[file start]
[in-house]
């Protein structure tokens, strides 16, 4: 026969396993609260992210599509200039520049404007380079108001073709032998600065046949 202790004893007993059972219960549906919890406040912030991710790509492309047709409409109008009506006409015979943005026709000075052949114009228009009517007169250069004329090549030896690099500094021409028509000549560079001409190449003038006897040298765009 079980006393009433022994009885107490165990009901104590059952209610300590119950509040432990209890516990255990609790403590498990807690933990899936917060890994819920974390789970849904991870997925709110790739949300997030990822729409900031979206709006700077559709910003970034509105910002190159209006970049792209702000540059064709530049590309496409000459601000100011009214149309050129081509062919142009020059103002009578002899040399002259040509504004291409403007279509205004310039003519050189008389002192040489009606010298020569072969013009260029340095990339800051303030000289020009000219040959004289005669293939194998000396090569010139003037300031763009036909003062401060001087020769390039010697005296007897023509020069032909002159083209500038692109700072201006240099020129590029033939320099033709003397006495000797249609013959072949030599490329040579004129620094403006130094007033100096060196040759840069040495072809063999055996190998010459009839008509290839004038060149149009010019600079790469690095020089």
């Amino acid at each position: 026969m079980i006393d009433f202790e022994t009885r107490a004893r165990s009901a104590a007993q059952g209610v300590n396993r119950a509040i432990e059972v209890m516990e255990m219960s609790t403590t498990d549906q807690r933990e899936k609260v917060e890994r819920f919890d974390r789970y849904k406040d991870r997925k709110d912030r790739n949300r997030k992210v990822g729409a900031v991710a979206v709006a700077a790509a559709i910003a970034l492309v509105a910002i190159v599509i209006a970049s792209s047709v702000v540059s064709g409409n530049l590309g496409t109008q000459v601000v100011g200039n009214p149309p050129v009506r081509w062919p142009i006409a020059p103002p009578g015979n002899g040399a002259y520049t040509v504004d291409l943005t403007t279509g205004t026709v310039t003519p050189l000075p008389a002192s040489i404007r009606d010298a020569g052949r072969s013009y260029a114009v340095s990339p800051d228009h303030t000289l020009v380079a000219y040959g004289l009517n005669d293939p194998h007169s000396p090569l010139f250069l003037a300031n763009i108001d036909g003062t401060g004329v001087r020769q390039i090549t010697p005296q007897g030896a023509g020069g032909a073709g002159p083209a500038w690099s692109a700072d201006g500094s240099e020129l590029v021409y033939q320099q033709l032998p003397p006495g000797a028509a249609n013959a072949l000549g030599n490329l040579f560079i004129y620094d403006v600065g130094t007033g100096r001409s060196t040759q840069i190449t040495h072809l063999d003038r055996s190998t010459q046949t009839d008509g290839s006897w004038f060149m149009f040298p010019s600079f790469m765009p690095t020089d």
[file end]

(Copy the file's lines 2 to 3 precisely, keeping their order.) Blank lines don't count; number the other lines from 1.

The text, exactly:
């Protein structure tokens, strides 16, 4: 026969396993609260992210599509200039520049404007380079108001073709032998600065046949 202790004893007993059972219960549906919890406040912030991710790509492309047709409409109008009506006409015979943005026709000075052949114009228009009517007169250069004329090549030896690099500094021409028509000549560079001409190449003038006897040298765009 079980006393009433022994009885107490165990009901104590059952209610300590119950509040432990209890516990255990609790403590498990807690933990899936917060890994819920974390789970849904991870997925709110790739949300997030990822729409900031979206709006700077559709910003970034509105910002190159209006970049792209702000540059064709530049590309496409000459601000100011009214149309050129081509062919142009020059103002009578002899040399002259040509504004291409403007279509205004310039003519050189008389002192040489009606010298020569072969013009260029340095990339800051303030000289020009000219040959004289005669293939194998000396090569010139003037300031763009036909003062401060001087020769390039010697005296007897023509020069032909002159083209500038692109700072201006240099020129590029033939320099033709003397006495000797249609013959072949030599490329040579004129620094403006130094007033100096060196040759840069040495072809063999055996190998010459009839008509290839004038060149149009010019600079790469690095020089």
């Amino acid at each position: 026969m079980i006393d009433f202790e022994t009885r107490a004893r165990s009901a104590a007993q059952g209610v300590n396993r119950a509040i432990e059972v209890m516990e255990m219960s609790t403590t498990d549906q807690r933990e899936k609260v917060e890994r819920f919890d974390r789970y849904k406040d991870r997925k709110d912030r790739n949300r997030k992210v990822g729409a900031v991710a979206v709006a700077a790509a559709i910003a970034l492309v509105a910002i190159v599509i209006a970049s792209s047709v702000v540059s064709g409409n530049l590309g496409t109008q000459v601000v100011g200039n009214p149309p050129v009506r081509w062919p142009i006409a020059p103002p009578g015979n002899g040399a002259y520049t040509v504004d291409l943005t403007t279509g205004t026709v310039t003519p050189l000075p008389a002192s040489i404007r009606d010298a020569g052949r072969s013009y260029a114009v340095s990339p800051d228009h303030t000289l020009v380079a000219y040959g004289l009517n005669d293939p194998h007169s000396p090569l010139f250069l003037a300031n763009i108001d036909g003062t401060g004329v001087r020769q390039i090549t010697p005296q007897g030896a023509g020069g032909a073709g002159p083209a500038w690099s692109a700072d201006g500094s240099e020129l590029v021409y033939q320099q033709l032998p003397p006495g000797a028509a249609n013959a072949l000549g030599n490329l040579f560079i004129y620094d403006v600065g130094t007033g100096r001409s060196t040759q840069i190449t040495h072809l063999d003038r055996s190998t010459q046949t009839d008509g290839s006897w004038f060149m149009f040298p010019s600079f790469m765009p690095t020089d």